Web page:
Arranging A Funeral
Where To Begin
One of the most stressful times in anyone’s life is when the death of a loved one occurs. Here is a helpful guide to answer some of your questions.
1) Who do I notify
Immediately following the death, you should notify the next of kin.
- If the death occurred at home, then the deceased’s family doctor (GP) should also be notified by the next of kin.
- If the death occurred in a residential care home depending on the time of day, the matron will contact the deceased’s family doctor (GP) and/or the Doctor-on-Call.
- If the death occurred in a Hospital, the deceased’s doctor will be contacted by the hospital.
- If the death occurred in a sudden or unexpected manner the Gardaí will need to be informed. If the deceased’s doctor did not see the deceased in the last 28 days before the death occurred or if the doctor is unhappy about the cause of death, the Coroner will need to be informed by the Gardaí. The Coroner will decide if a post-mortem is necessary. If after a post-mortem the cause of death cannot be established, an inquest may be held.
- At this point, you should also notify a funeral director, who will help you with the funeral arrangements and guide you through the decisions which need to be made.
2) Who should make the funeral arrangements?
The person charged with administering the deceased’s will – the executor – has the legal authority to make all funeral arrangements. However this responsibility can be passed on to the next of kin, other family member or friend by mutual consent. The person who signs the appropriate authorisation for the funeral service is the only one who can make arrangements with the cemetery or crematorium and will be responsible for the costs of the Funeral.
3) What choices do we have for the funeral service?
In the case of a traditional church service, you’ll have to decide whether the removal to the church takes place the day before the service with burial the following day, or if you want removal to the church and burial to take place on the same day. Deery’s Funeral Directors will be satisfied to discuss your options and answer any questions.
We believe that a funeral celebrates the deceased’s life in a way that is meaningful to the bereaved and reflects the life of the person who has died. To achieve this, we will help you personalise the service with readings and hymns of your choice or arrange to have the service take place in a particular location of your choosing.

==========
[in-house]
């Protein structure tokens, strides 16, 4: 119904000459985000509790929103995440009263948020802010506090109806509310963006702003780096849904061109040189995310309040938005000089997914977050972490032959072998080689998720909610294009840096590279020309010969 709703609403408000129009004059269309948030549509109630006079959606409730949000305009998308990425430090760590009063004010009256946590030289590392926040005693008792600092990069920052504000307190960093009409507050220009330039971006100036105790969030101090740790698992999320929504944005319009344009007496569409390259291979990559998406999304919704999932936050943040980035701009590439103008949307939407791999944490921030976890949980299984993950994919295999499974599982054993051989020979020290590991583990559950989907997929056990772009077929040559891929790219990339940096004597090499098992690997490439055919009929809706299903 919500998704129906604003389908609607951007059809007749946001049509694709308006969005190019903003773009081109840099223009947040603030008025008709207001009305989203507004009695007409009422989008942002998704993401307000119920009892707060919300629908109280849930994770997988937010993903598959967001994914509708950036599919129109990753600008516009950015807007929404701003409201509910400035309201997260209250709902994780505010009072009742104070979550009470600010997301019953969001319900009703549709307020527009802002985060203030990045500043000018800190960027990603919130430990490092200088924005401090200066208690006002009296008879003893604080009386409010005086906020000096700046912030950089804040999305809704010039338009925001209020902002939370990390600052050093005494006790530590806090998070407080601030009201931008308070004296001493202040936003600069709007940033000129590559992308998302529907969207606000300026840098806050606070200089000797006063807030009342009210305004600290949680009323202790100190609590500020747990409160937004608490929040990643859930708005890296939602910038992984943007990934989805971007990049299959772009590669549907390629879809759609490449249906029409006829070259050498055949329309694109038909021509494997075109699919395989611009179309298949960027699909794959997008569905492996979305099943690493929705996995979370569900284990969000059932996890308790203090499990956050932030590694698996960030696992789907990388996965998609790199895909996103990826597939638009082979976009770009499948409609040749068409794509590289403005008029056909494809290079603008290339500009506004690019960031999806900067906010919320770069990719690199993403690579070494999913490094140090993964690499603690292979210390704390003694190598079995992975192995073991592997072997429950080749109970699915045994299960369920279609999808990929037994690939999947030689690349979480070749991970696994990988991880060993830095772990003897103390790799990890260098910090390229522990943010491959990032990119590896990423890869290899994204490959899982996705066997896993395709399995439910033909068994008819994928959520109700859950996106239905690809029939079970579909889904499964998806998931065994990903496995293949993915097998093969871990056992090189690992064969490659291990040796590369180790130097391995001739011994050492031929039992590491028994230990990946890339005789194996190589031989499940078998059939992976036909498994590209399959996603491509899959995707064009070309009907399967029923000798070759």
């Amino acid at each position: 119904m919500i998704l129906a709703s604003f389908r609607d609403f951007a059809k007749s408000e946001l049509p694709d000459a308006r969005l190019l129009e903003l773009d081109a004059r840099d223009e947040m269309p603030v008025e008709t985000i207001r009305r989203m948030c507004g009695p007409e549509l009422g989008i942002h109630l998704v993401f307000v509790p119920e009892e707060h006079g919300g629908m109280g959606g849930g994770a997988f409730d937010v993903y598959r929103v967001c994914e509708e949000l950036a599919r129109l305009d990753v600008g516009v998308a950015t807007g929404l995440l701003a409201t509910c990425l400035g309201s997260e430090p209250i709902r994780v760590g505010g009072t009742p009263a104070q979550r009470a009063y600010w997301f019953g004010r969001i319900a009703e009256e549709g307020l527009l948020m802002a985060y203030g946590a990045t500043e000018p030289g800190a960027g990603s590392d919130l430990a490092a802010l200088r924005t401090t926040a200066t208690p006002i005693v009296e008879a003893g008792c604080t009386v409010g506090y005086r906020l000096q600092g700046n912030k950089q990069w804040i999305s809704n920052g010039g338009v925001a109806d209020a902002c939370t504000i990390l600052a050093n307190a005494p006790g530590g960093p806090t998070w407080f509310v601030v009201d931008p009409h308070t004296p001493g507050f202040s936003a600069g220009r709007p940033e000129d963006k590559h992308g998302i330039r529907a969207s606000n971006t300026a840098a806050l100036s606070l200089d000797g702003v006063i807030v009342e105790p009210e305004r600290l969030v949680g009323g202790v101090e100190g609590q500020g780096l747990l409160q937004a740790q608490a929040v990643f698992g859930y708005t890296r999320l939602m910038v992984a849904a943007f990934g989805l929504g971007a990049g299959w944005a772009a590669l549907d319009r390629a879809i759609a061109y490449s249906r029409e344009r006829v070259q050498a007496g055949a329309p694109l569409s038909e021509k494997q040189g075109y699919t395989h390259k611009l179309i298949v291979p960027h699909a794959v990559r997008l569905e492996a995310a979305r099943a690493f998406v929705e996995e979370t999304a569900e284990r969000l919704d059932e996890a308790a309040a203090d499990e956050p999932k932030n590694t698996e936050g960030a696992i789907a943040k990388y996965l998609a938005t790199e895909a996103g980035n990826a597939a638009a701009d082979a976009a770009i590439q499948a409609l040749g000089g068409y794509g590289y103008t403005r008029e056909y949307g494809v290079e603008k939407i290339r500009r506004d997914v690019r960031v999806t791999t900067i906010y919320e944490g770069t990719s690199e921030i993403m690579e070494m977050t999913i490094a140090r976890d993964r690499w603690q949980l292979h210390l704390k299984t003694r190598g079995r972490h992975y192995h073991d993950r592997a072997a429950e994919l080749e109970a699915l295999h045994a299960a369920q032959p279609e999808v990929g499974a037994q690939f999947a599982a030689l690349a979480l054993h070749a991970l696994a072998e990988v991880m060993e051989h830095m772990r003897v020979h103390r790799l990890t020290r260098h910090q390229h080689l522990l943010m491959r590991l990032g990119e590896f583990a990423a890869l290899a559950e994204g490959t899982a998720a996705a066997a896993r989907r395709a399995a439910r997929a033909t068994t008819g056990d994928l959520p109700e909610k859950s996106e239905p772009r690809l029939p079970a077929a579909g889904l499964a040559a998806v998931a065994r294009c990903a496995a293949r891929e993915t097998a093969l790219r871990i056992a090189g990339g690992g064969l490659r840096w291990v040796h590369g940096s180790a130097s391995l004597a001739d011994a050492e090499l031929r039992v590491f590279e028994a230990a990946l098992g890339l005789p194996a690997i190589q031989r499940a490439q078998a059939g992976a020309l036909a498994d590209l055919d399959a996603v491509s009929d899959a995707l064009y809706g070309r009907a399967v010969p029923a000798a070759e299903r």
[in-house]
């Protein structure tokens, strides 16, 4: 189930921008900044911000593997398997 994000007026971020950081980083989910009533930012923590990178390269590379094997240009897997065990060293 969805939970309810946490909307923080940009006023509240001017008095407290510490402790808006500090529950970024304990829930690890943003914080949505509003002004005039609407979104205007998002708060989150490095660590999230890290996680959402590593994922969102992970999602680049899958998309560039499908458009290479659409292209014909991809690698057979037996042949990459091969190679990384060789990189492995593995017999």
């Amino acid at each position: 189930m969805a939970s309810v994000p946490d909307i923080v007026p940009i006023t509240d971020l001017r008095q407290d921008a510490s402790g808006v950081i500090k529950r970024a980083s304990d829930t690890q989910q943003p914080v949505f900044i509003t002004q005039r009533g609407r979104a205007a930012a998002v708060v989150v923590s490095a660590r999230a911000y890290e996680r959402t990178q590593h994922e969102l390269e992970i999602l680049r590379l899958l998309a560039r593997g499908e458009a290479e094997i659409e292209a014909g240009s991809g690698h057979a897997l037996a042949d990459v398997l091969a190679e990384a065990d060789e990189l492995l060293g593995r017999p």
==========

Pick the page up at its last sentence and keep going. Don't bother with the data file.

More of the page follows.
4) Can I choose to have a non-religious funeral service?
Yes. If you wish to have a humanist or other type of non-religious service, we can discuss your options and arrange the service with you.
5) Is embalming necessary?
Deery’s Funeral Directors always recommend embalming. As funeral directors, we believe that the presentation and care of your deceased family member or friend is one of our prime responsibilities. Embalming involves injecting a solution that helps to return a more natural appearance to the body and prevents deterioration or any spread of bacteria. Our expert embalmers work to the highest professional standards.
6) Can I delay the funeral so relatives travelling from abroad can attend?
Yes. Viewing can be extended for an agreed period once all the necessary preparations, including embalming, have been carried out.
7) Instead of flowers, can we ask for donations to a nominated charity?
Yes. We’ll be happy to organise this on your behalf, by including your request when we make out the death announcement form.
8) How much will the funeral cost?
Deery’s Funeral Directors will discuss all options for the funeral with you and provide you with a detailed estimate of the cost, based on your choices. Funeral costs fall into two areas: those charged by the funeral directors for the preparation of the deceased, the choice of coffin, transportation, and any other professional services. The other costs fall under disbursement which include payments we make on your behalf to the celebrant, choir, crematorium and/or cemetery, gravedigging, death notices to RIP.ie, Radio stations and national newspaper and florists.
9) Can family and/or friends carry the coffin?
Yes. Many families choose to carry the coffin. Six people is normally the appropriate number of bearers required to carry the coffin.
If you have any questions about planning a funeral.